The Washington Post
How to say this: I enjoy reading about Michelle Obama's clothes. I like to know what she's wearing, appreciate details about her shoes and gloves, wonder where she got her necklace. When she shows up at the Department of Housing and Urban Development, I'm not distracted from her message by being simultaneously informed that she is in a slate-gray suit.
Is it right about here that other women start throwing shoes at me?
In the stunning image of Michelle Obama, a woman of substance and of style (in this case, attention-getting, Vogue-worthy style), it is apparent that in Washington we don't always do a good job of acknowledging those two sides of the same woman - or of allowing them to coexist. Hawk-eyed consumers of mainstream media are ready to pounce anytime a reporter covering Mrs. Obama goes off message and writes about her clothes.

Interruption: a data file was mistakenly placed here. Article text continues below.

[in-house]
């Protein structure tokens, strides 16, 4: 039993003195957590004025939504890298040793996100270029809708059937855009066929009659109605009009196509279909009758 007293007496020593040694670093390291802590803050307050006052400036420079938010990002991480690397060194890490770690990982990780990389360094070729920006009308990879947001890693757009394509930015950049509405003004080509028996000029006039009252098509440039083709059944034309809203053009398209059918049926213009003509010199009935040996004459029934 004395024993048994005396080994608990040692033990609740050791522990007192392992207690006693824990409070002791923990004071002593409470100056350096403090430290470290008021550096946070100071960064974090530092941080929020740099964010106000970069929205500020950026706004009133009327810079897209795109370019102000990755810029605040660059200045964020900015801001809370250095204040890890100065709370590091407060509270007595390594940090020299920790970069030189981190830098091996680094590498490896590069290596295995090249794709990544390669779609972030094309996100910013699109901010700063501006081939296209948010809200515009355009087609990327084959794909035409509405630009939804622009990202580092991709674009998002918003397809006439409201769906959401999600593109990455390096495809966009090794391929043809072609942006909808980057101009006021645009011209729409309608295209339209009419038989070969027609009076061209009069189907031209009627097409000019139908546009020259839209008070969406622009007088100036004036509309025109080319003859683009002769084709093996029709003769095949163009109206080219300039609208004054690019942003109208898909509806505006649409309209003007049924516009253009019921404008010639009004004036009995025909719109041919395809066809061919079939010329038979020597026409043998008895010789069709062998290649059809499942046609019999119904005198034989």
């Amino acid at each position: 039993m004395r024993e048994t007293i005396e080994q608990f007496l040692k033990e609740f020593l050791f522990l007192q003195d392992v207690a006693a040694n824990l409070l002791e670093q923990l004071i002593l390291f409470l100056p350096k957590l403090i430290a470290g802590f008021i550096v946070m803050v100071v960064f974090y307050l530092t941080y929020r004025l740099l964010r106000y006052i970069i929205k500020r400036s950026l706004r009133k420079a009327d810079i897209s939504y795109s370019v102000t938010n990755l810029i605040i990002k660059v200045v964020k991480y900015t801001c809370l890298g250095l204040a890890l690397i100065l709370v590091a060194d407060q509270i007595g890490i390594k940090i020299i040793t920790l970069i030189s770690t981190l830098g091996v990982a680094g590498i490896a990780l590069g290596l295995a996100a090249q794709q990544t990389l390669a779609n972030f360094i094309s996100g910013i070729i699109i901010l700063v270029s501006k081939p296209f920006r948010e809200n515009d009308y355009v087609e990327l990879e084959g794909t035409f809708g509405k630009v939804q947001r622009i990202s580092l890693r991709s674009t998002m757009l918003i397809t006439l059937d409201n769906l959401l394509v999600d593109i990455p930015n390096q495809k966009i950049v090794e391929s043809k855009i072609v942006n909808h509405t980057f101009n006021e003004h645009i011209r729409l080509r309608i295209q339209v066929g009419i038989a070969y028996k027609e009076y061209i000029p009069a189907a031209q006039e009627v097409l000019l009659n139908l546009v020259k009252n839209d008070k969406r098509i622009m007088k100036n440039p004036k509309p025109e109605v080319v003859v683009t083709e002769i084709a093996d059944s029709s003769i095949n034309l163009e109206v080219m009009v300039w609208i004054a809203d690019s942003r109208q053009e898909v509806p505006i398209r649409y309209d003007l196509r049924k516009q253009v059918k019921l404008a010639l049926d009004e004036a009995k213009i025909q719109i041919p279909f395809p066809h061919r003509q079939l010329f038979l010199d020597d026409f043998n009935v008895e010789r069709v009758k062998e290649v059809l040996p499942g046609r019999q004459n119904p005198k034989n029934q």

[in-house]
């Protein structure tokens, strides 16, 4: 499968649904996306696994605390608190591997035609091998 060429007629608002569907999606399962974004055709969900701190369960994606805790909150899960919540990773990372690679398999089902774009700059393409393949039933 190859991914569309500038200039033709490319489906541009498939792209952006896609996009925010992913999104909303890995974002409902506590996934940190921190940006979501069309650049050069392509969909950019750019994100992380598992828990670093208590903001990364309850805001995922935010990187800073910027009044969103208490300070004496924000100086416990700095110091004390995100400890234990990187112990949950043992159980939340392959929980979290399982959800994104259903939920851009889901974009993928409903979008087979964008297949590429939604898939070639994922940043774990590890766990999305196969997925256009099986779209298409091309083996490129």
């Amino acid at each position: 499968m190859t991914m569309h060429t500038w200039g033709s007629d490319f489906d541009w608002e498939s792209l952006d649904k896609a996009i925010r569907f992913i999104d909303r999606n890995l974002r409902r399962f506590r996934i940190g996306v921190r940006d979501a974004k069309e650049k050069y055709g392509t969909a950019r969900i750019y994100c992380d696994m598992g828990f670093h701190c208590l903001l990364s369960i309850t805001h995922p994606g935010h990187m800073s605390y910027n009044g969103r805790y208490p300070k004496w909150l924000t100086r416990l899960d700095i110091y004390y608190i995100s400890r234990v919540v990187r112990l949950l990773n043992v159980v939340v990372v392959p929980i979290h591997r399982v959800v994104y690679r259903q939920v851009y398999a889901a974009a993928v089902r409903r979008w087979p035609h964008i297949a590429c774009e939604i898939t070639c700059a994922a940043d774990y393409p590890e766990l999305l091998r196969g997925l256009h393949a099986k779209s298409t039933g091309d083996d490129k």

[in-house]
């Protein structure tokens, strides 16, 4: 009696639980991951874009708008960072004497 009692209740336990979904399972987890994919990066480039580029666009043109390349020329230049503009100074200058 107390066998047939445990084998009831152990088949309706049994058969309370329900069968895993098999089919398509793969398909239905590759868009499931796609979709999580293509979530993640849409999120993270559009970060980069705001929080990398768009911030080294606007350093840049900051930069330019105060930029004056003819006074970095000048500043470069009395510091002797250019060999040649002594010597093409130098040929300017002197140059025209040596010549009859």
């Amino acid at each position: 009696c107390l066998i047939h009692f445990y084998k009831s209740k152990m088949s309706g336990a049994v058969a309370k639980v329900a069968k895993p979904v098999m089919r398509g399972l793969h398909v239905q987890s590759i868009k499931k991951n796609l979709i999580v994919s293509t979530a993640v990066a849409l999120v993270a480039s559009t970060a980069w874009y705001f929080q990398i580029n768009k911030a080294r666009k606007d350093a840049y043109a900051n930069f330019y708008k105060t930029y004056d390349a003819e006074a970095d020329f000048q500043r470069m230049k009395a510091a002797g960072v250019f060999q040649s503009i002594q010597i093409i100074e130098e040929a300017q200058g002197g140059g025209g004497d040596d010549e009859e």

History is partly to blame for this kind of self-consciousness, a willingness to deprive ourselves of one side of the prism of an important woman for the sake of being proper and fair. First ladies have been minimized and marginalized.
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